What to Know
Rashawn Brazell, 19, left his mother's Bushwick apartment in February 2005 and was never seen again
His dismembered body was found in a bloody plastic bag in a subway tunnel in Brooklyn
Kwauhuru Govan now faces charges in his death; he is also charged with murder in the 2004 slaying of a 17-year-old Brooklyn girl
A 38-year-old man arrested late last year in the 2004 slaying of a teenage girl left naked in a Brooklyn alley now faces charges in the cold-case death of a 19-year-old man whose dismembered, beheaded body was found in a subway tunnel in 2005, authorities say.
Kwauhuru Govan was brought into Brooklyn court kicking and screaming Wednesday to face charges in the death of Rashawn Brazell, who left his mother's Bushwick apartment in February 2005 and was never seen again. Govan yelled about being framed in the case; officers had to hold onto him throughout the hearing. He is due back in court Thursday for arraignment.
"I didn't do anything, judge," Govan said. "I can't dissect a frog."
The unsolved killing of Brazell has mystified the city for years. Days after he disappeared, two MTA workers found a bloodied plastic bag with a foot and other body parts in a tunnel leading to the Nostrand Avenue station. More remains were located at a recycling hub for subway trash.
Acting Brooklyn District Attorney Eric Gonzalez said it has been a long 12 years, but his office was gratified to have an arrest in the case.
Brazell's mother, who kept his name in the news for years in a desperate effort to find his killer, said a brief "thank you" to police at a news conference Wednesday. Over the years, she has described her son as a promising young man with a nose for fashion with a magnetic personality.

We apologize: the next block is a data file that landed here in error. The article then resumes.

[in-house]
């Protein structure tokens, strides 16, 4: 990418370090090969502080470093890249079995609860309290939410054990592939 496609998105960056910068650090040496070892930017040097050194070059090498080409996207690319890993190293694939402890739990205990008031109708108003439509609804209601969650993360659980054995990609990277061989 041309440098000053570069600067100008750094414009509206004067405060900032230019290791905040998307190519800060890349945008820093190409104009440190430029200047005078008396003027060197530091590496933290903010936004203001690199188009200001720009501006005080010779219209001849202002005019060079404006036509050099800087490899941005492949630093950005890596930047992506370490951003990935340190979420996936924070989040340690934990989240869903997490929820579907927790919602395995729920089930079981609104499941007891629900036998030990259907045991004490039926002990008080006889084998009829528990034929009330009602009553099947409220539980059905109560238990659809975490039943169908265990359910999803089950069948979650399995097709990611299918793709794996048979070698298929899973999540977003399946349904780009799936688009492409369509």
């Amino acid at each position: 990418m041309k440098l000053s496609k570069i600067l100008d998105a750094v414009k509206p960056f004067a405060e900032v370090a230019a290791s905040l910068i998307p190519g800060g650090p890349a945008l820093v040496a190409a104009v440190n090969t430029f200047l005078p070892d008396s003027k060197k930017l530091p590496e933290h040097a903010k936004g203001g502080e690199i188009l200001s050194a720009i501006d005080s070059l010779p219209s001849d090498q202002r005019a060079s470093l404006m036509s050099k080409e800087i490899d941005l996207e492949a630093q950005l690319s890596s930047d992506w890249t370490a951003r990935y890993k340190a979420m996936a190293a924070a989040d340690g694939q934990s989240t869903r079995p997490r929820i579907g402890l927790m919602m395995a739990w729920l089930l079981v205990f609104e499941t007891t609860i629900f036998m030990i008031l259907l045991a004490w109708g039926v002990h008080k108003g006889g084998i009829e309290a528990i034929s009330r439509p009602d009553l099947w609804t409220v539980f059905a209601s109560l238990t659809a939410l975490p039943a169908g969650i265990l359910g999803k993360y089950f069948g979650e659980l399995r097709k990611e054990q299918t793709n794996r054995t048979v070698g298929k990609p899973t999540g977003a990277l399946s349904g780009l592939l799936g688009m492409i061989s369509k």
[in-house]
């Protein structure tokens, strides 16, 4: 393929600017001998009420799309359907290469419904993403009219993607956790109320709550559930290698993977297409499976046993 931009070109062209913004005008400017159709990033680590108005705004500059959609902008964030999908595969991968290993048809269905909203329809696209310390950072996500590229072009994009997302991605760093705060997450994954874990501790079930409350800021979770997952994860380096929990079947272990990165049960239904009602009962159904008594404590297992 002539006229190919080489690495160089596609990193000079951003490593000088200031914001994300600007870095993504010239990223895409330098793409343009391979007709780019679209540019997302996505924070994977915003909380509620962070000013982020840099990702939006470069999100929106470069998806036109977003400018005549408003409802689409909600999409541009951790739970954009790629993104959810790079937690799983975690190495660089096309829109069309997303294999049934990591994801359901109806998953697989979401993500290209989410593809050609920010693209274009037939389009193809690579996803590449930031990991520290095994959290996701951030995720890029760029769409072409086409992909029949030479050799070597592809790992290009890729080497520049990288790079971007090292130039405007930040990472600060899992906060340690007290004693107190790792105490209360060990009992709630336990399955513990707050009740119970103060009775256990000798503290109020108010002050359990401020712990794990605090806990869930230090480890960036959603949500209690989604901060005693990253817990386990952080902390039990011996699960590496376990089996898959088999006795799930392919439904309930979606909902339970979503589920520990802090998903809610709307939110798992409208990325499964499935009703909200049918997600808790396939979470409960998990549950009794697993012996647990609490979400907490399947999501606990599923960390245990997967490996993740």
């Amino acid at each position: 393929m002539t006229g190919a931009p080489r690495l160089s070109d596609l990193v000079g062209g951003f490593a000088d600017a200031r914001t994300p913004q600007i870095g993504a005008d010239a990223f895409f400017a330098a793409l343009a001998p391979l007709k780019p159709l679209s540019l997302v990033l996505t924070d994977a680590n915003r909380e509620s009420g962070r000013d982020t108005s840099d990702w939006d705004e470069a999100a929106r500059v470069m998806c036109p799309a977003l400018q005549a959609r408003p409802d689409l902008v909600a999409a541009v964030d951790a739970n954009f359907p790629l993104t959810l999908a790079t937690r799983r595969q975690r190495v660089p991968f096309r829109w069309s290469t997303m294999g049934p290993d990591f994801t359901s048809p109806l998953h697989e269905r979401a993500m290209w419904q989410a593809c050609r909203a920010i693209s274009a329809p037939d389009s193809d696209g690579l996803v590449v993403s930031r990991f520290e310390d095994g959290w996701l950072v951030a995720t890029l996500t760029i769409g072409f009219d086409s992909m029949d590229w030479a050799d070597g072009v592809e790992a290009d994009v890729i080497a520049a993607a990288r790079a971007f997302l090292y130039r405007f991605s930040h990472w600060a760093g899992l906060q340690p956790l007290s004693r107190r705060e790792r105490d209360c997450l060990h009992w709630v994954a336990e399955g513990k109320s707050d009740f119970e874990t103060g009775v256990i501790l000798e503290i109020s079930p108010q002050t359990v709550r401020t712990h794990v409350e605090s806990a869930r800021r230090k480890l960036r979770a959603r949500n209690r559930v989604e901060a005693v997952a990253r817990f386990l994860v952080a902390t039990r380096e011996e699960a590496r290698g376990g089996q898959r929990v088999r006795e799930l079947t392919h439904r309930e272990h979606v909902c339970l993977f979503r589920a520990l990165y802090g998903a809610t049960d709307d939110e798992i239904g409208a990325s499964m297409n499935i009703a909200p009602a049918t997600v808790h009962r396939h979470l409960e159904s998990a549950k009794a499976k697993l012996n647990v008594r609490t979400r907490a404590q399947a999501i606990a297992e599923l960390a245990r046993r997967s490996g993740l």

Govan was arrested in November in connection with another slaying, and after his arrest, investigators realized he had lived across the street from Brazell. At that point, a law enforcement source says they started looking at him as a possible suspect in Brazell's death. The source said investigators now believe the bloody bag they found at the crime scene in 2005 belonged to Govan.
In November Govan was charged with murder and kidnapping charges in the 2004 killing of 17-year-old Sharabia Thomas after new DNA evidence linked him to the case, prosecutors said. Thomas' naked body was found inside two laundry bags on the side of alleyway near 130 Palmetto St. in Bushwick on Feb. 11, 2004, prosecutors said. She had suffered blunt force trauma to her head, face and torso, and had marks around her wrists and ankles indicating she had been tied up.
DNA testing at the time turned up no results. Then, in June 2016, the NYPD cold case squad and the district attorney's forensic science unit requested another DNA testing from Thomas' fingernail clippings. This time, a full profile was developed and uploaded to the national DNA database maintained by the FBI, and turned up a match to a man arrested in 2014 for an armed robbery in Polk County, Florida, officials said.
After Govan, formerly of Gates Avenue in Bushwick, was released from Florida prison on the robbery conviction, he was extradited to Brooklyn on the murder indictment, prosecutors said.
Govan, who lived two blocks from Thomas' home in 2004, has denied knowing the teenager. His attorney, Fred Spiegel, suggested at the time of his arrest that the DNA could be false. Spiegel couldn't immediately be reached for comment on his arrest in the Brazell case.
Police in New York say they are working with law enforcement in other states where Govan lived over the years to determine if he may be connected to any other unsolved crimes.